Instead, most of the FAA’s relevant guidance on heliports is contained in an advisory circular, AC 150/5390-2C. The nearly 200-page document contains detailed design criteria for use by heliport developers, but the guidance is only mandatory for projects that have received funding through the federal Airport Improvement Program. Alexander said that’s a very short list, limited to the Indianapolis Downtown Heliport in Indiana, New Orleans Downtown Heliport in Louisiana, and the West 30th Street Heliport in New York City.
Private heliports — including the one at Tucson Medical Center and every other hospital heliport in the U.S. — are not required to follow the standards in the AC unless their state or local municipality requires it. No such requirements were in place when the Tucson Medical Center heliport entered service in 1990, although the city of Tucson does now stipulate compliance with the AC in its zoning criteria.
According to Alexander, who prepared a case study on the Tucson accident, the medical center’s heliport is sized in accordance with the AC’s guidance for a heliport serving a single aircraft. However, whereas the guidance for elevated heliports is to use safety nets at or below the level of the heliport surface to guard against falls (in accordance with Occupational Safety and Health Administration standards), the Tucson Medical Center heliport has a four-foot (1.2-meter) railing around the perimeter. That directly contradicts the AC, which states: “do not use permanent railings or fences since they would be safety hazards during helicopter operations.”
Alexander confirmed that the perimeter railing violates criteria identified in 14 Code of Federal Regulations part 77 for the imaginary surfaces used to define safe approach and departure paths, thus creating an adverse effect on operations. Since the handle of the fire extinguisher that was pushed up against the railing extended even higher, it too was in violation of FAA standards.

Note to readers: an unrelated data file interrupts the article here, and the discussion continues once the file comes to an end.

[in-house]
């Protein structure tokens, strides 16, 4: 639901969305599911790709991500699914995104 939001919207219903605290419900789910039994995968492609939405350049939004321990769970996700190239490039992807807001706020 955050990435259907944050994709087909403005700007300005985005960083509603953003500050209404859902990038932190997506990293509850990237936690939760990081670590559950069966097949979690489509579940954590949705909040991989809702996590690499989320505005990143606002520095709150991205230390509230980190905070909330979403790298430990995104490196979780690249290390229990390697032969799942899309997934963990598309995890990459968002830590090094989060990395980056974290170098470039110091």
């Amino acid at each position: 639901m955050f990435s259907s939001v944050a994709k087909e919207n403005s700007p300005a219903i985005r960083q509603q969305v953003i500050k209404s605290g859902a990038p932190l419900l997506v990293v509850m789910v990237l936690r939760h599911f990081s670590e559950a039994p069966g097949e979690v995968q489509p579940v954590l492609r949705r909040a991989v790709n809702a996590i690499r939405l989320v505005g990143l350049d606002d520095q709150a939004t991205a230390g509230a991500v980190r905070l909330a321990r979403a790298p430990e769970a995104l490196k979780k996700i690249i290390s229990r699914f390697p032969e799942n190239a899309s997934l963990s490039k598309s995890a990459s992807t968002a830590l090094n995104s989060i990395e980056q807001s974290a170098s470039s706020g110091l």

Also notable in the Tucson accident is the fact that the pilot landed off-center, rather than on the TLOF indicated by the 40-foot (12-meter) white square with a red cross and white “H” at the center of the heliport, to ensure separation from another Air Methods helicopter — Life Net 2. Although not noted in the investigation report, this was not only common practice but usually necessary, because Life Net 2 is permanently based on the heliport with no separate parking area. Historical satellite imagery from Google Earth shows as many as three helicopters parked at the heliport at any given time.
Yet, the heliport design AC clearly states that its guidance assumes that there will never be more than one helicopter within the FATO and associated safety area. “If there is a need for more than one touchdown and liftoff area at a heliport, locate each TLOF within its own FATO and within its own safety area,” the AC advises.
Looking beyond the pilot
In the Tucson accident, neither the heliport’s design nor its routine use was consistent with FAA standards, facts of which the hospital and Air Methods should have been well aware. Yet, the only one blamed for the accident was the pilot. When contacted by Vertical in regard to the accident, the NTSB doubled down on its probable cause, pointing out that if the pilot had adhered to minimum landing clearances, the accident wouldn’t have happened.